Lifelong Indigenous Cultural Teachings…

I am constantly drawn back to my childhood in the late 70’s, early 80’s spending my younger years growing up on Wurrumiyanga (Formally known as Nguiu) on Bathurst Island in the Northern Territory. It was a much simpler time, a time when you went to school, played freely within the kids in the community, ate an abundance of ‘long-bum’ and ‘mangrove worm’ and developed a greater understanding of the important things in life.

I think there is still a picture floating around somewhere of me, aged around 4-5 years old dressed up on Tiwi Grand final day, as the Tapalinga mascot? The local Tiwi Island AFL team my farther played with.

I consider myself a proud Non-Indigenous Tiwi Man have close ties and lifelong connections with my spiritual family, the Puruntatameri family group, who’s Yiminga (or skin group) is Takaringuwi (mullet).

Being able to speak fluent Tiwi up until the age of about 10, I am very passionate about keeping culture strong through socioeconomic change, engagement, employment and most of all, working on country!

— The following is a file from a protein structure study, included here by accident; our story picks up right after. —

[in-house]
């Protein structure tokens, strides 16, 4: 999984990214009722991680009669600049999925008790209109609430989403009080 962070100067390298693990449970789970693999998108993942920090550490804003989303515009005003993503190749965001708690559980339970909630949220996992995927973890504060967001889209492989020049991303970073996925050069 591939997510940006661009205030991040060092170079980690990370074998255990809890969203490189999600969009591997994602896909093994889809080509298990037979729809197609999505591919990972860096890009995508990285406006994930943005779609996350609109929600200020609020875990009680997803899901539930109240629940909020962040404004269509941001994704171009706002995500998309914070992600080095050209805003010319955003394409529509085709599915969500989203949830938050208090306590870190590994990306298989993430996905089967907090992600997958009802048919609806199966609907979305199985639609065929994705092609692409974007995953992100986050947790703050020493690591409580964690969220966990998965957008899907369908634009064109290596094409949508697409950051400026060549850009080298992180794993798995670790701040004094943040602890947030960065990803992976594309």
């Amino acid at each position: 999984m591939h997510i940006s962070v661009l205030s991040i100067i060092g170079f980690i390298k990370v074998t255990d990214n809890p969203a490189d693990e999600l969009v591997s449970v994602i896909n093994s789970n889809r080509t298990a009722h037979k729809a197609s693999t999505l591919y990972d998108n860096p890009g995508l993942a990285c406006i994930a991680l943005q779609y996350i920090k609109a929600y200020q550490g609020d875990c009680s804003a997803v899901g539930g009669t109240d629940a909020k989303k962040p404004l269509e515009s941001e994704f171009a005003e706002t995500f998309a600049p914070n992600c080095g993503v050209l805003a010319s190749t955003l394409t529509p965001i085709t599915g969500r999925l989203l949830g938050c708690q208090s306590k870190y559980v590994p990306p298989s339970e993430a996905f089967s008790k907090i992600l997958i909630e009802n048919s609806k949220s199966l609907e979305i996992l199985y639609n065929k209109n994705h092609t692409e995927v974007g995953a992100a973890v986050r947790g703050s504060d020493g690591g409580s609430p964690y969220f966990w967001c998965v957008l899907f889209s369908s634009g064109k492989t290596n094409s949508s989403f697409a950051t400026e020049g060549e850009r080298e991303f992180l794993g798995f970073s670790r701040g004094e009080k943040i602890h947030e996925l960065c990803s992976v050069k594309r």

Through this in-depth understanding and life-long connection to the Indigenous culture and specifically the Tiwi People, I have been given a rare and unique gift! A gift of learning and insight into both, the Kinship and Cultural protocols of one of the longest living Cultures in the world!

They say, knowledge is power? Well, in this case I believe so! The power to create change, from a cultural sensitive perspective to drive acceptance is, in my opinion half the battle in driving Indigenous engagement and employment outcomes.

Growing up in Wurrumiyanga, I consider myself extremely privileged to have been embraced by members of this traditional owner group. Through the understanding of their culture and lifelong connection with the people and the land, I possess a strong commitment to the empowerment of the Indigenous people of Australia incorporating socioeconomic advancement.

What a journey!!!

Throughout this journey, I have held many operational roles within remote communities dedicated to the empowerment of Indigenous people through increasing employment opportunities and, what seems like the never-ending battle against generational welfare dependency.

As I look back, I truly believe this experience has made me the person I am today. One that is truly humbled to have been provided this unique gift!

As Always, my door is always open!

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